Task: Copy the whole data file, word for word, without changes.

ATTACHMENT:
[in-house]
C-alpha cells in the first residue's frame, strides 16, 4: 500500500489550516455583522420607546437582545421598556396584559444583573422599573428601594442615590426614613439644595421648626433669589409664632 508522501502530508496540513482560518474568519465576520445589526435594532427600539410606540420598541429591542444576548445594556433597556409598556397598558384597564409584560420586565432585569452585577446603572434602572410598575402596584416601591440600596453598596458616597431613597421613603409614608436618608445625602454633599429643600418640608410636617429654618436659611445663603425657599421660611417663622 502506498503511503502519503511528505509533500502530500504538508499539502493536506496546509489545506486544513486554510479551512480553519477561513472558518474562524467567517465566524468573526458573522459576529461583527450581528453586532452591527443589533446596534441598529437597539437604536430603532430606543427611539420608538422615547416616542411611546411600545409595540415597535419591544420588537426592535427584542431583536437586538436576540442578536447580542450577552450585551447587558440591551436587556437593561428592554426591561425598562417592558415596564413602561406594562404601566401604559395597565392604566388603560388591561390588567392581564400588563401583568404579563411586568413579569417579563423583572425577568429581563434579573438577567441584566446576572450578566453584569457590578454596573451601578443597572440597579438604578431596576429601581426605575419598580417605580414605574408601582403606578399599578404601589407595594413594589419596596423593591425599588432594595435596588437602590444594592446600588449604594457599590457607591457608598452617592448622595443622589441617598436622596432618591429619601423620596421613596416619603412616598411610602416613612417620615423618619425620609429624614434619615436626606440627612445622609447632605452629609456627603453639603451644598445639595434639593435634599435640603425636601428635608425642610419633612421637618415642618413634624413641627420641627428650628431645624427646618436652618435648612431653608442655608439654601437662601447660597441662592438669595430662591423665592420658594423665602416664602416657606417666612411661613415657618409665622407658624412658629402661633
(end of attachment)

[in-house]
C-alpha cells in the first residue's frame, strides 16, 4: 500500500489550516455583522420607546437582545421598556396584559444583573422599573428601594442615590426614613439644595421648626433669589409664632 508522501502530508496540513482560518474568519465576520445589526435594532427600539410606540420598541429591542444576548445594556433597556409598556397598558384597564409584560420586565432585569452585577446603572434602572410598575402596584416601591440600596453598596458616597431613597421613603409614608436618608445625602454633599429643600418640608410636617429654618436659611445663603425657599421660611417663622 502506498503511503502519503511528505509533500502530500504538508499539502493536506496546509489545506486544513486554510479551512480553519477561513472558518474562524467567517465566524468573526458573522459576529461583527450581528453586532452591527443589533446596534441598529437597539437604536430603532430606543427611539420608538422615547416616542411611546411600545409595540415597535419591544420588537426592535427584542431583536437586538436576540442578536447580542450577552450585551447587558440591551436587556437593561428592554426591561425598562417592558415596564413602561406594562404601566401604559395597565392604566388603560388591561390588567392581564400588563401583568404579563411586568413579569417579563423583572425577568429581563434579573438577567441584566446576572450578566453584569457590578454596573451601578443597572440597579438604578431596576429601581426605575419598580417605580414605574408601582403606578399599578404601589407595594413594589419596596423593591425599588432594595435596588437602590444594592446600588449604594457599590457607591457608598452617592448622595443622589441617598436622596432618591429619601423620596421613596416619603412616598411610602416613612417620615423618619425620609429624614434619615436626606440627612445622609447632605452629609456627603453639603451644598445639595434639593435634599435640603425636601428635608425642610419633612421637618415642618413634624413641627420641627428650628431645624427646618436652618435648612431653608442655608439654601437662601447660597441662592438669595430662591423665592420658594423665602416664602416657606417666612411661613415657618409665622407658624412658629402661633